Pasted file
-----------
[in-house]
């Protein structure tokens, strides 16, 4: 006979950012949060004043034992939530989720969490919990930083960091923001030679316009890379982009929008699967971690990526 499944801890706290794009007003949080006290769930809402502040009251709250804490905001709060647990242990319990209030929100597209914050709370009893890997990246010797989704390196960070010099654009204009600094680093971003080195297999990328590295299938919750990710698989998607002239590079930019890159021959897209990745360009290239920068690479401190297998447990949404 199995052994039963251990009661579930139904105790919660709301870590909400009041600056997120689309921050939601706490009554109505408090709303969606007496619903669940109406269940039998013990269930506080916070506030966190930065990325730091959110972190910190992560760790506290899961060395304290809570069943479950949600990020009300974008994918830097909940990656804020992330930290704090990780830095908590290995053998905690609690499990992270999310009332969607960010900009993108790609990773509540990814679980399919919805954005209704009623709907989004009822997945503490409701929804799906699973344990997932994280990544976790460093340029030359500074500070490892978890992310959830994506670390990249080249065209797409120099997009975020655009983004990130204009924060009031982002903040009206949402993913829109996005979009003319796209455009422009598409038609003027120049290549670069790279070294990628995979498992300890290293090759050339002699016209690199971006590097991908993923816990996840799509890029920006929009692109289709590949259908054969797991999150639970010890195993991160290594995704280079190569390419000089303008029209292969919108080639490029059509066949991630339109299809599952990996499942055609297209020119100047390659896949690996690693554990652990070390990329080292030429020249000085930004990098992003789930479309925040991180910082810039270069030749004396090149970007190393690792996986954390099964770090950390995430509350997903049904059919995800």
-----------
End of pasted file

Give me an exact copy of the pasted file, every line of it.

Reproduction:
[in-house]
């Protein structure tokens, strides 16, 4: 006979950012949060004043034992939530989720969490919990930083960091923001030679316009890379982009929008699967971690990526 499944801890706290794009007003949080006290769930809402502040009251709250804490905001709060647990242990319990209030929100597209914050709370009893890997990246010797989704390196960070010099654009204009600094680093971003080195297999990328590295299938919750990710698989998607002239590079930019890159021959897209990745360009290239920068690479401190297998447990949404 199995052994039963251990009661579930139904105790919660709301870590909400009041600056997120689309921050939601706490009554109505408090709303969606007496619903669940109406269940039998013990269930506080916070506030966190930065990325730091959110972190910190992560760790506290899961060395304290809570069943479950949600990020009300974008994918830097909940990656804020992330930290704090990780830095908590290995053998905690609690499990992270999310009332969607960010900009993108790609990773509540990814679980399919919805954005209704009623709907989004009822997945503490409701929804799906699973344990997932994280990544976790460093340029030359500074500070490892978890992310959830994506670390990249080249065209797409120099997009975020655009983004990130204009924060009031982002903040009206949402993913829109996005979009003319796209455009422009598409038609003027120049290549670069790279070294990628995979498992300890290293090759050339002699016209690199971006590097991908993923816990996840799509890029920006929009692109289709590949259908054969797991999150639970010890195993991160290594995704280079190569390419000089303008029209292969919108080639490029059509066949991630339109299809599952990996499942055609297209020119100047390659896949690996690693554990652990070390990329080292030429020249000085930004990098992003789930479309925040991180910082810039270069030749004396090149970007190393690792996986954390099964770090950390995430509350997903049904059919995800």